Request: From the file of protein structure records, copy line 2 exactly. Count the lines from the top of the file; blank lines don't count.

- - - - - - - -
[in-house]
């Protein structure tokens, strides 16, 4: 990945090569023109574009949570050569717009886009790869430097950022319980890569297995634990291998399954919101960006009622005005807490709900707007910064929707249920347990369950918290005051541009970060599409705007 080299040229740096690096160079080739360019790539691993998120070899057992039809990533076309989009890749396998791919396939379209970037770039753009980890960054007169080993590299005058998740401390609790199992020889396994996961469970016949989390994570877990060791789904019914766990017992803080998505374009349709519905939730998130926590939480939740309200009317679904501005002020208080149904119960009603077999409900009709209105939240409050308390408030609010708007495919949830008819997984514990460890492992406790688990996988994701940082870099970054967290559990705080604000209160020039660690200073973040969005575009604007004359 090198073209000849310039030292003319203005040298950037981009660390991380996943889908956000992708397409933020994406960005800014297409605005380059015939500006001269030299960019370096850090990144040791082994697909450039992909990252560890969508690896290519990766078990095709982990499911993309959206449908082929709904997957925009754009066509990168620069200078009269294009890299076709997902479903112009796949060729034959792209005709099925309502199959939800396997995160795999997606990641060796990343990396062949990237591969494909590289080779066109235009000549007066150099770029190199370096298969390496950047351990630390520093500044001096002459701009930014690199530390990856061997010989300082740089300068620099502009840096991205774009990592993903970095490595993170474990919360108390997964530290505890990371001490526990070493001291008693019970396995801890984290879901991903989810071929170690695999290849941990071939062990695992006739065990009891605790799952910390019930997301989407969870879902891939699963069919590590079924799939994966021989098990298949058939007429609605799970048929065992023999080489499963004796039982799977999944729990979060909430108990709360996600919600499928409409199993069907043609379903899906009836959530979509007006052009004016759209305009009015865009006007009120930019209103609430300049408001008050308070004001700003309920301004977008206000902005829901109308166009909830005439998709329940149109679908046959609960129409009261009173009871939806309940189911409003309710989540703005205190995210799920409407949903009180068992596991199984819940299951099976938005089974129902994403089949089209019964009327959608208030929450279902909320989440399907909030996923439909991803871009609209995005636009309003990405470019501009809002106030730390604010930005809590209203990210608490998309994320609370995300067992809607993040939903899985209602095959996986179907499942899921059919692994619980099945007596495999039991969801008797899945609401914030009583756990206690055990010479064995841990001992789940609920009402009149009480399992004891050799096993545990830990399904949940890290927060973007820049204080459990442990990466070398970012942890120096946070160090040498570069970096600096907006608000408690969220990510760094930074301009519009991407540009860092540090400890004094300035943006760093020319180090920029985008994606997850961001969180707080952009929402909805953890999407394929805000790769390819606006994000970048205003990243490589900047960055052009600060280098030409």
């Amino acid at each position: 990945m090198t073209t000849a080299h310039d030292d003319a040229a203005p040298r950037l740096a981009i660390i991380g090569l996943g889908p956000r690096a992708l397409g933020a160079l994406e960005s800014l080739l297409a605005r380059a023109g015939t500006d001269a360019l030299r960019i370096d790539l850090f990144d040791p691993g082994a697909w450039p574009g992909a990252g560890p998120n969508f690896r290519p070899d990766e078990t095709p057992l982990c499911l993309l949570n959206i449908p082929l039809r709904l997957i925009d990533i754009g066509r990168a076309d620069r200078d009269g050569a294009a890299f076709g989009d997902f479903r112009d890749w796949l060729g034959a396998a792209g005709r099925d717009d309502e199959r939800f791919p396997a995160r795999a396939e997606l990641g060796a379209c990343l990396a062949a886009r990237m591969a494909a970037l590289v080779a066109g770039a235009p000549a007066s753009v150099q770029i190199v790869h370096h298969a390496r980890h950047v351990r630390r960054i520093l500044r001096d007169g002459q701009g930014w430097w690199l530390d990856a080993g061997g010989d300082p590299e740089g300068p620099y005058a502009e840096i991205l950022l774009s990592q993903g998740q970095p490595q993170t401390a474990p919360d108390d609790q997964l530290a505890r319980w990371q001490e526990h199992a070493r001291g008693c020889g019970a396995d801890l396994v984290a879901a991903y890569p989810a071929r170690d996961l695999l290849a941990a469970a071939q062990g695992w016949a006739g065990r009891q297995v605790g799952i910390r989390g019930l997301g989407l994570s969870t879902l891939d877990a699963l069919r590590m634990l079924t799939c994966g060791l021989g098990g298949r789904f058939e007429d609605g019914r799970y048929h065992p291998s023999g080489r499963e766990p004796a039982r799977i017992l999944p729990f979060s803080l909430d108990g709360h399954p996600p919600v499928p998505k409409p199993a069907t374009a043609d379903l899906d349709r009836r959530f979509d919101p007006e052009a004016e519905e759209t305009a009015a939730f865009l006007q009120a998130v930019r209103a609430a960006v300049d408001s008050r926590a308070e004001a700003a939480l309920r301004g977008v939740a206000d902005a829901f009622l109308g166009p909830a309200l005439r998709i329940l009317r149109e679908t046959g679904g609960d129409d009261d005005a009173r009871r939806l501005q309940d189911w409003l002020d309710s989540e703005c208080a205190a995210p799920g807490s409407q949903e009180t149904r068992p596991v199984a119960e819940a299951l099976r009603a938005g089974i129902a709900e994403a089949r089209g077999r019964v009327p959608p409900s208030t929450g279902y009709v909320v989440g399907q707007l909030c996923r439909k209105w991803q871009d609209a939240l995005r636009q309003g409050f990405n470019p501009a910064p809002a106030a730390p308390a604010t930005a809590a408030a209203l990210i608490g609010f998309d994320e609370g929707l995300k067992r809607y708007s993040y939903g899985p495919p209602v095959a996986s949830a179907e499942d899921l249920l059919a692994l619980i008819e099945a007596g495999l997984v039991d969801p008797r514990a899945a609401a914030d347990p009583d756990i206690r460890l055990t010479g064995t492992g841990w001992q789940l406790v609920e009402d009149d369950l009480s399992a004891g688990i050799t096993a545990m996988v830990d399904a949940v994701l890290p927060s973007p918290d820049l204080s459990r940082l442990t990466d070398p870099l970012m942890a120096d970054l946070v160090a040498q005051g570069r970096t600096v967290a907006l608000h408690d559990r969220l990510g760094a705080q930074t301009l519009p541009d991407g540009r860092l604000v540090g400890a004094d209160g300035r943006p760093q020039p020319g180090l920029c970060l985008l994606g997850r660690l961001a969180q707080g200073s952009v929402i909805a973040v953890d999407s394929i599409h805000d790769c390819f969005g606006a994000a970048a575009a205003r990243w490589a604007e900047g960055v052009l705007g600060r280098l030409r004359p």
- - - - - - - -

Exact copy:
């Protein structure tokens, strides 16, 4: 990945090569023109574009949570050569717009886009790869430097950022319980890569297995634990291998399954919101960006009622005005807490709900707007910064929707249920347990369950918290005051541009970060599409705007 080299040229740096690096160079080739360019790539691993998120070899057992039809990533076309989009890749396998791919396939379209970037770039753009980890960054007169080993590299005058998740401390609790199992020889396994996961469970016949989390994570877990060791789904019914766990017992803080998505374009349709519905939730998130926590939480939740309200009317679904501005002020208080149904119960009603077999409900009709209105939240409050308390408030609010708007495919949830008819997984514990460890492992406790688990996988994701940082870099970054967290559990705080604000209160020039660690200073973040969005575009604007004359 090198073209000849310039030292003319203005040298950037981009660390991380996943889908956000992708397409933020994406960005800014297409605005380059015939500006001269030299960019370096850090990144040791082994697909450039992909990252560890969508690896290519990766078990095709982990499911993309959206449908082929709904997957925009754009066509990168620069200078009269294009890299076709997902479903112009796949060729034959792209005709099925309502199959939800396997995160795999997606990641060796990343990396062949990237591969494909590289080779066109235009000549007066150099770029190199370096298969390496950047351990630390520093500044001096002459701009930014690199530390990856061997010989300082740089300068620099502009840096991205774009990592993903970095490595993170474990919360108390997964530290505890990371001490526990070493001291008693019970396995801890984290879901991903989810071929170690695999290849941990071939062990695992006739065990009891605790799952910390019930997301989407969870879902891939699963069919590590079924799939994966021989098990298949058939007429609605799970048929065992023999080489499963004796039982799977999944729990979060909430108990709360996600919600499928409409199993069907043609379903899906009836959530979509007006052009004016759209305009009015865009006007009120930019209103609430300049408001008050308070004001700003309920301004977008206000902005829901109308166009909830005439998709329940149109679908046959609960129409009261009173009871939806309940189911409003309710989540703005205190995210799920409407949903009180068992596991199984819940299951099976938005089974129902994403089949089209019964009327959608208030929450279902909320989440399907909030996923439909991803871009609209995005636009309003990405470019501009809002106030730390604010930005809590209203990210608490998309994320609370995300067992809607993040939903899985209602095959996986179907499942899921059919692994619980099945007596495999039991969801008797899945609401914030009583756990206690055990010479064995841990001992789940609920009402009149009480399992004891050799096993545990830990399904949940890290927060973007820049204080459990442990990466070398970012942890120096946070160090040498570069970096600096907006608000408690969220990510760094930074301009519009991407540009860092540090400890004094300035943006760093020319180090920029985008994606997850961001969180707080952009929402909805953890999407394929805000790769390819606006994000970048205003990243490589900047960055052009600060280098030409």